DERA ISMAIL KHAN, Pakistan (AP) — A suspected U.S. missile strike killed up to 20 people in northwestern Pakistan on Monday, officials said, the latest salvo in an intensifying assault on militant hide-outs near the Afghan border.
The reported strike occurred in the South Waziristan region, part of Pakistan’s wild border zone that is considered a possible hiding place for Osama bin Laden and al-Qaeda No. 2 Ayman al-Zawahri.
In other violence in Pakistan’s frontier zone, a car bomb killed two people in Quetta and a suicide attacker demolished a checkpoint, injuring eight police and troops.
Missile strikes into Pakistan’s border region have escalated sharply amid complaints from American commanders that Pakistani forces are not putting enough pressure on militant strongholds on their territory.
U.S. military and CIA drones that patrol the frontier region are believed to have carried out at least 15 strikes since August. The United States rarely confirms or denies involvement.
Two intelligence officials, speaking on condition of anonymity because they are not authorized to speak to media on the record, said the targeted house in Mandata Raghzai village belonged to a lieutenant of local Taliban chief Maulvi Nazir.
The officials, citing reports from agents and informers in the area, said militants cordoned off the scene. The identities of the 20 bodies pulled from the rubble were not immediately known, they said.
The missile strikes have killed at least two senior al-Qaeda operatives in Pakistan this year and ramped up the threat to groups suspected of plotting attacks on Western troops in Afghanistan and terror strikes in the West.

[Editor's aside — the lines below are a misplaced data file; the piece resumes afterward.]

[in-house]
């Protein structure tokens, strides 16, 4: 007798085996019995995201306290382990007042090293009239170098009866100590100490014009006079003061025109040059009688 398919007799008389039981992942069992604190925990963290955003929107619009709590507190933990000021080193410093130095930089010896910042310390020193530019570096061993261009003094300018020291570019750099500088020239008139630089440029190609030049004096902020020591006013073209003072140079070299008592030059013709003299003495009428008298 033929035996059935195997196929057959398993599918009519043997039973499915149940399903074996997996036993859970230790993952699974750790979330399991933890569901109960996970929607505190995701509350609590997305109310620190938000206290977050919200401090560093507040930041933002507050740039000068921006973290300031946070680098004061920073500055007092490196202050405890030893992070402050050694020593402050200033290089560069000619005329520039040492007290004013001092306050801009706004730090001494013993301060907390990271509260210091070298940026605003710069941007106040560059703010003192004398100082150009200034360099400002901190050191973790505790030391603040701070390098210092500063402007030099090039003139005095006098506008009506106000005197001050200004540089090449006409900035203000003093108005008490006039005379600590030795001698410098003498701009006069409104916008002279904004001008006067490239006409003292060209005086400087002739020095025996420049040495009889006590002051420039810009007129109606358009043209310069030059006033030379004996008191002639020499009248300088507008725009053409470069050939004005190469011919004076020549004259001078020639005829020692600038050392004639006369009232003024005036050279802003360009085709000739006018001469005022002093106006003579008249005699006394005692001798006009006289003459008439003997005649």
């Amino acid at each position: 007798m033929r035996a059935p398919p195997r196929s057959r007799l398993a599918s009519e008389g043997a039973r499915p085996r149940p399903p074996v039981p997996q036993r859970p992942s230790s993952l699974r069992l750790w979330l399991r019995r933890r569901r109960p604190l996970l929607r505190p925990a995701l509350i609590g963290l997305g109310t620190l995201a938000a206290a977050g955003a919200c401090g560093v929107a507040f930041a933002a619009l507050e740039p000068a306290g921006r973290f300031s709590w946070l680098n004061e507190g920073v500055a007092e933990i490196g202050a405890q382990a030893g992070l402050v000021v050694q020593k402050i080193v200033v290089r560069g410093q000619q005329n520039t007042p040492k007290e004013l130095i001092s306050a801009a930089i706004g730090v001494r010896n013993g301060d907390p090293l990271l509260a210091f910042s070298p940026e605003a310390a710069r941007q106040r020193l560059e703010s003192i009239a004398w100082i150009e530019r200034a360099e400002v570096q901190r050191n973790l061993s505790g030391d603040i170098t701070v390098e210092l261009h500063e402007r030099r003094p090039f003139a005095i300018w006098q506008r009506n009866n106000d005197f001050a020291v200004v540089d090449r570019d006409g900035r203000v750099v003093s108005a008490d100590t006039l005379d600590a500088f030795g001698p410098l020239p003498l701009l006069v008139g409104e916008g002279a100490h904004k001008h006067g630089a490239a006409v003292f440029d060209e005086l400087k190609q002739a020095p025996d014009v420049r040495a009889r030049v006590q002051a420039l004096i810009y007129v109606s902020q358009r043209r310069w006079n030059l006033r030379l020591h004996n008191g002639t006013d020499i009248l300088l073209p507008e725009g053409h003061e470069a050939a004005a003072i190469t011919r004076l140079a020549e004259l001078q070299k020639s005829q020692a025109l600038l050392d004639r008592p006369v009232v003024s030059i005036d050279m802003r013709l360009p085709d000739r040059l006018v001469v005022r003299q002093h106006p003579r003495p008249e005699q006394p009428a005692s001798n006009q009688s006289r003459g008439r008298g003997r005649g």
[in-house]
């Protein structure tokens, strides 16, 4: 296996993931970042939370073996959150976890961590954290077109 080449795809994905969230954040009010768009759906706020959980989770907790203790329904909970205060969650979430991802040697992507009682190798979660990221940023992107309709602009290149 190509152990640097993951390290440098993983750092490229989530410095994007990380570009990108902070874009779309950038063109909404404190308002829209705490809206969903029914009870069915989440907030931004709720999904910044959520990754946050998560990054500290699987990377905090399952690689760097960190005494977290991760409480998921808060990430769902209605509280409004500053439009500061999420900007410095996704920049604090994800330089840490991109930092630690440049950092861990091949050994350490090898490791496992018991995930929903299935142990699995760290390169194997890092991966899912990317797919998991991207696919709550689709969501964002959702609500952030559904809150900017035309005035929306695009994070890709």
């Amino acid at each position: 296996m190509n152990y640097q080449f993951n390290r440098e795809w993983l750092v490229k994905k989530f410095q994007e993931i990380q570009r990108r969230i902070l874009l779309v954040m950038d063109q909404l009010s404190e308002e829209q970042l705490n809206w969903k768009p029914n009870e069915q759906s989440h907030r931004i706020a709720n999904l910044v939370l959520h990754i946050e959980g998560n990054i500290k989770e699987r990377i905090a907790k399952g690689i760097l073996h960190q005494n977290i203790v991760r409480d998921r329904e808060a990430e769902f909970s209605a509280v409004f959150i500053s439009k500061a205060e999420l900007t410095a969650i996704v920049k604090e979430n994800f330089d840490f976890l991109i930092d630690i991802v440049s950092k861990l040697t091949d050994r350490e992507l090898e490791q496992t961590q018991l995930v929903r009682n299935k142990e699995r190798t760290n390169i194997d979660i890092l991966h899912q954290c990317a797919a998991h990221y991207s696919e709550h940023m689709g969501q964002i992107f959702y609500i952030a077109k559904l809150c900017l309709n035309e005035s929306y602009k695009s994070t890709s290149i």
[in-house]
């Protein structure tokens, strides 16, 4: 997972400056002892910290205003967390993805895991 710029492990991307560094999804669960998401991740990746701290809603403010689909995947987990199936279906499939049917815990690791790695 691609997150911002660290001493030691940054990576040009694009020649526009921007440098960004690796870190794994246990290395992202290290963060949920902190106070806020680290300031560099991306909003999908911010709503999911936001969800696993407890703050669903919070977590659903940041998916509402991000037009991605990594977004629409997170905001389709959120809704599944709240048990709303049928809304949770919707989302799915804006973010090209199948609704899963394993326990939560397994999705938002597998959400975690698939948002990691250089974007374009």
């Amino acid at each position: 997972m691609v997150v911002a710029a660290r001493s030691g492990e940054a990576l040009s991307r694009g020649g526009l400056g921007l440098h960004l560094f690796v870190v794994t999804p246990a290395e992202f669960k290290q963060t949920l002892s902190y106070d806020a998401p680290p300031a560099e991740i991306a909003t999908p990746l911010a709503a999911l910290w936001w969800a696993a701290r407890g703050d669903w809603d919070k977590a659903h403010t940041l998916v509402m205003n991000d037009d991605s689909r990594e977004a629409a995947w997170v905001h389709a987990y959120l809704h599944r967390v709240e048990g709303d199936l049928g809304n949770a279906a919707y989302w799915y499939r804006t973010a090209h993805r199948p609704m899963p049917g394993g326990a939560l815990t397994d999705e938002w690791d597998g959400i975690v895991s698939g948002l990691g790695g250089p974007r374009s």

However, it has also put strain on the country’s seven-year alliance with the U.S. in its war on terror, especially since stalwart U.S. ally Pervez Musharraf stepped down as Pakistan’s army chief and president.
Pakistan’s new leaders have protested the missile strikes — as well as a highly unusual raid by helicopter-borne commandos in September — as unacceptable violations of their sovereignty.
The attacks, they argue, are fueling the militancy destabilizing Pakistan and undermining the nuclear-armed nation’s already faltering economy. Pakistan is seeking International Monetary Fund assistance to prevent it from defaulting on its foreign debt.
The car bomb in Quetta exploded in a parking lot near government buildings and the Iranian consulate, setting fire to a string of vehicles. Police said a rickshaw driver and another unidentified person died and that 10 others were injured.
There was no immediate claim of responsibility.
Quetta is the capital of a region dogged for years by a low-level insurgency seeking greater autonomy. It is also considered a hub for Taliban militants operating in neighboring Afghanistan.
Farther north, a suicide bomber rammed an explosive-laden car into a security post in the Mohmand tribal region late Sunday. The army said the blast killed one civilian and injured 13 other people, including 11 troops and police.
Pakistani troops are battling militants in two areas of the country’s troubled northwest. In the Bajur region, for instance, it claims to have killed some 1,500 suspected insurgents in a two-month offensive.
Yet many Pakistani are weary of a war they believe is being fought at America’s behest and the government has offered to negotiate with any militant group willing to renounced violence, regardless of their ideology.
“There is an increasing realization that the use of force alone cannot yield the desired results,” Pakistani Foreign Minister Shah Mehmood Qureshi told a gathering of Pakistani and Afghan tribal elders.
The meeting in Islamabad was part of a dialogue process begun last year in hopes that it could ease strained relations between Pakistan and Afghanistan, both crucial allies of the U.S.